|Submission Date||Oct. 2, 2012|
Hawaii Pacific University
OP-T2-19: Native Plants
Facilities Project Coordinator
Does the institution prioritize the use of native plant species in landscaping?:
A brief description of the native plant program, policy, or practice:
HPU's master plan for its physical campus includes the prioritization of native species Hawaiian and Polynesian plants. The plan states, "The Landscape Master Plan seeks to respect the natural setting, while emphasizing the use of native Hawaiian and Polynesian-plants to promote sustainability and create a Hawaiian place of learning," "Where new plantings are required and specific species are not needed for aesthetic consistency to create an extension of adjacent plantings or for educational purposes, native Hawaiian and Polynesian-introduced species should be considered first." Hpu's physical campus already includes numerous native Hawaiian and Polynesian plant species including candlenut tree, breadfruit, Hau, Hala, mountain apple, banana, sugarcane, red ti, green ti, bamboo, elephant's ear, taro, bird's nest fern, and Moa.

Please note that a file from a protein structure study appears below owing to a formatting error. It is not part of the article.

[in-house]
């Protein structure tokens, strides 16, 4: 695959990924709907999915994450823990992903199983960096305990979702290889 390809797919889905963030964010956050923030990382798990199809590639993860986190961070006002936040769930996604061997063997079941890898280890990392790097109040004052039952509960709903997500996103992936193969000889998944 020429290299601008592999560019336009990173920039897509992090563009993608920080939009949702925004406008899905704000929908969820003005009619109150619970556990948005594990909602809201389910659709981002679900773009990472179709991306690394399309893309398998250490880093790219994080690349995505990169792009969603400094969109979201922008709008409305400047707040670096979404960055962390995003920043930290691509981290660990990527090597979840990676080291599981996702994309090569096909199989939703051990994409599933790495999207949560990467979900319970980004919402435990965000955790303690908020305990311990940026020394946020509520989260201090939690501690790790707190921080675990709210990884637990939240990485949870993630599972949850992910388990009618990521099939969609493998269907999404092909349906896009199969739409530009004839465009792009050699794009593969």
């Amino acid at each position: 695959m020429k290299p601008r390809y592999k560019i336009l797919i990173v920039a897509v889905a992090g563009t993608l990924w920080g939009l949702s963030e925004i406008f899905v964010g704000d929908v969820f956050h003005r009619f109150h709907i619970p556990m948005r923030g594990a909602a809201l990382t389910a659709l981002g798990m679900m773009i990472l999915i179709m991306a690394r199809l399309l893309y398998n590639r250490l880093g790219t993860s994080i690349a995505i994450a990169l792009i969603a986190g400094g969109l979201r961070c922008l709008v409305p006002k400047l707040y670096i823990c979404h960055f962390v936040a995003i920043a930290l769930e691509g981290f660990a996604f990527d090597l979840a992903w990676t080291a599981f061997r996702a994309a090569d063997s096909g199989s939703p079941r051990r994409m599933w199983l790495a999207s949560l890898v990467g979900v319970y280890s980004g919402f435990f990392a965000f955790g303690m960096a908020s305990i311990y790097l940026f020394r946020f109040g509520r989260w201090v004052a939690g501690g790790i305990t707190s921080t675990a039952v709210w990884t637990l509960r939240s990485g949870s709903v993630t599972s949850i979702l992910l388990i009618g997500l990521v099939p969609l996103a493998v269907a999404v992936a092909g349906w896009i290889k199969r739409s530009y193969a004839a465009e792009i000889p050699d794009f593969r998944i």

The website URL where information about the program, policy, or practice is available:
An inventory of all plants on HPU's Hawaii Loa Campus was developed by the grounds crew, and native species plants were identified on that inventory for this credit.
The information presented here is self-reported. While AASHE
staff review portions of all STARS reports and institutions are welcome to seek additional forms of review, the data in STARS reports are not verified by AASHE. If you believe any of this information is erroneous or inconsistent with credit criteria, please review the process for inquiring about the information reported by an institution and complete the Data Inquiry Form.